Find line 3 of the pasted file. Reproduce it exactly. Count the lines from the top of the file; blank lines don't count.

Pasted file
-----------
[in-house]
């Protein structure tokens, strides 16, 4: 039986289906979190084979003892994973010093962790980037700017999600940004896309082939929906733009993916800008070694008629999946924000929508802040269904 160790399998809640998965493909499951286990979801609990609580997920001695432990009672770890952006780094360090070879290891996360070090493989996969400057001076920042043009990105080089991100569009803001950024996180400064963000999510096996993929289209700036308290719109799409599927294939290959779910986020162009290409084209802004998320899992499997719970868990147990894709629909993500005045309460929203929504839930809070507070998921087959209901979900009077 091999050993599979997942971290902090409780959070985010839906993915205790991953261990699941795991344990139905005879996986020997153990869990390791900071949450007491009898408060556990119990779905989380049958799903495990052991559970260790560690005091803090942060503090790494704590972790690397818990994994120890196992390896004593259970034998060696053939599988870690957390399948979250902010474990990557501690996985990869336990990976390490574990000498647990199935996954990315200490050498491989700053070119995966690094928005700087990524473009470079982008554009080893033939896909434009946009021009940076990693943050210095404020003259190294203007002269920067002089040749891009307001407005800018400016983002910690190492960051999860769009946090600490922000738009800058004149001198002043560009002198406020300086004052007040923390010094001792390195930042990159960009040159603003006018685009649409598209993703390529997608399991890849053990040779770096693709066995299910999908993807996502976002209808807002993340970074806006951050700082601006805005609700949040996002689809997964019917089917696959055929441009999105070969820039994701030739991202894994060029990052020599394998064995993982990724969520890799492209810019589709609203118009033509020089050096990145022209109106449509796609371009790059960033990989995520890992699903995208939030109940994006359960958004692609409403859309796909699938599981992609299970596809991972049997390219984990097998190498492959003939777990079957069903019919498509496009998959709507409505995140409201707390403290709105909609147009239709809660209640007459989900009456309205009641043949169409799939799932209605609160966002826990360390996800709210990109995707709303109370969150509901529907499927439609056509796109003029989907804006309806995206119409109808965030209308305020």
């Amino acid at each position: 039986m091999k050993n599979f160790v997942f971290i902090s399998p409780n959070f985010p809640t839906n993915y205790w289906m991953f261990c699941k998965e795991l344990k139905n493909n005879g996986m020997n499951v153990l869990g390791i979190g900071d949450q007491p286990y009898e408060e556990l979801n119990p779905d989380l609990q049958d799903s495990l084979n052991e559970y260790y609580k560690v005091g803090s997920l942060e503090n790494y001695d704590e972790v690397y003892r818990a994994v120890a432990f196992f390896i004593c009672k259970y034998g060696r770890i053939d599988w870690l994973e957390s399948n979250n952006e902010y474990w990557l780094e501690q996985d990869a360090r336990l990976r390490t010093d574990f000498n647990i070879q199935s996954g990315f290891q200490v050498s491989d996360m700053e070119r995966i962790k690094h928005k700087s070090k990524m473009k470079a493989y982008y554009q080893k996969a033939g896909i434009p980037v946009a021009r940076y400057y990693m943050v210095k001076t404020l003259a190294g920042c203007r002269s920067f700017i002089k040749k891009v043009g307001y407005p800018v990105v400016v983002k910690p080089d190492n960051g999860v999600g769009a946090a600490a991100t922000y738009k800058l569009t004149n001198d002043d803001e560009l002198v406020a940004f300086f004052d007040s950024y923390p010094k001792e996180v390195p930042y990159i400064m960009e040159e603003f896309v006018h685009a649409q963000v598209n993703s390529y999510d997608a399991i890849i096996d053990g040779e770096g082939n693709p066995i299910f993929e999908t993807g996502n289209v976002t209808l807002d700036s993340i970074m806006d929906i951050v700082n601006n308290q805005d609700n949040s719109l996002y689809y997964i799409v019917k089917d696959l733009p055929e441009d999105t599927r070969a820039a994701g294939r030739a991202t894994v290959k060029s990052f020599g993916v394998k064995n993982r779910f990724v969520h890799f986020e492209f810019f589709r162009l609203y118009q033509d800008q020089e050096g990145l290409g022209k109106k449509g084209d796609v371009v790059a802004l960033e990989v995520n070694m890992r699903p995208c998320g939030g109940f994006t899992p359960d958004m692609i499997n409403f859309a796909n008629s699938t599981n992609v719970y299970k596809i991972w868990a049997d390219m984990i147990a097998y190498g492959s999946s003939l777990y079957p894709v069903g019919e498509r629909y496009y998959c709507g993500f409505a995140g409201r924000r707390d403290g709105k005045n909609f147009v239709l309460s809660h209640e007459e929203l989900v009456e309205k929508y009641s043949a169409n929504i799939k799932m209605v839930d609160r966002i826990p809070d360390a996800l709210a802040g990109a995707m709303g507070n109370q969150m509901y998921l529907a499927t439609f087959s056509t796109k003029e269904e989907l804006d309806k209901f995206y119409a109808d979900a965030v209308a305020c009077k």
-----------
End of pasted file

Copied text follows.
């Amino acid at each position: 039986m091999k050993n599979f160790v997942f971290i902090s399998p409780n959070f985010p809640t839906n993915y205790w289906m991953f261990c699941k998965e795991l344990k139905n493909n005879g996986m020997n499951v153990l869990g390791i979190g900071d949450q007491p286990y009898e408060e556990l979801n119990p779905d989380l609990q049958d799903s495990l084979n052991e559970y260790y609580k560690v005091g803090s997920l942060e503090n790494y001695d704590e972790v690397y003892r818990a994994v120890a432990f196992f390896i004593c009672k259970y034998g060696r770890i053939d599988w870690l994973e957390s399948n979250n952006e902010y474990w990557l780094e501690q996985d990869a360090r336990l990976r390490t010093d574990f000498n647990i070879q199935s996954g990315f290891q200490v050498s491989d996360m700053e070119r995966i962790k690094h928005k700087s070090k990524m473009k470079a493989y982008y554009q080893k996969a033939g896909i434009p980037v946009a021009r940076y400057y990693m943050v210095k001076t404020l003259a190294g920042c203007r002269s920067f700017i002089k040749k891009v043009g307001y407005p800018v990105v400016v983002k910690p080089d190492n960051g999860v999600g769009a946090a600490a991100t922000y738009k800058l569009t004149n001198d002043d803001e560009l002198v406020a940004f300086f004052d007040s950024y923390p010094k001792e996180v390195p930042y990159i400064m960009e040159e603003f896309v006018h685009a649409q963000v598209n993703s390529y999510d997608a399991i890849i096996d053990g040779e770096g082939n693709p066995i299910f993929e999908t993807g996502n289209v976002t209808l807002d700036s993340i970074m806006d929906i951050v700082n601006n308290q805005d609700n949040s719109l996002y689809y997964i799409v019917k089917d696959l733009p055929e441009d999105t599927r070969a820039a994701g294939r030739a991202t894994v290959k060029s990052f020599g993916v394998k064995n993982r779910f990724v969520h890799f986020e492209f810019f589709r162009l609203y118009q033509d800008q020089e050096g990145l290409g022209k109106k449509g084209d796609v371009v790059a802004l960033e990989v995520n070694m890992r699903p995208c998320g939030g109940f994006t899992p359960d958004m692609i499997n409403f859309a796909n008629s699938t599981n992609v719970y299970k596809i991972w868990a049997d390219m984990i147990a097998y190498g492959s999946s003939l777990y079957p894709v069903g019919e498509r629909y496009y998959c709507g993500f409505a995140g409201r924000r707390d403290g709105k005045n909609f147009v239709l309460s809660h209640e007459e929203l989900v009456e309205k929508y009641s043949a169409n929504i799939k799932m209605v839930d609160r966002i826990p809070d360390a996800l709210a802040g990109a995707m709303g507070n109370q969150m509901y998921l529907a499927t439609f087959s056509t796109k003029e269904e989907l804006d309806k209901f995206y119409a109808d979900a965030v209308a305020c009077k």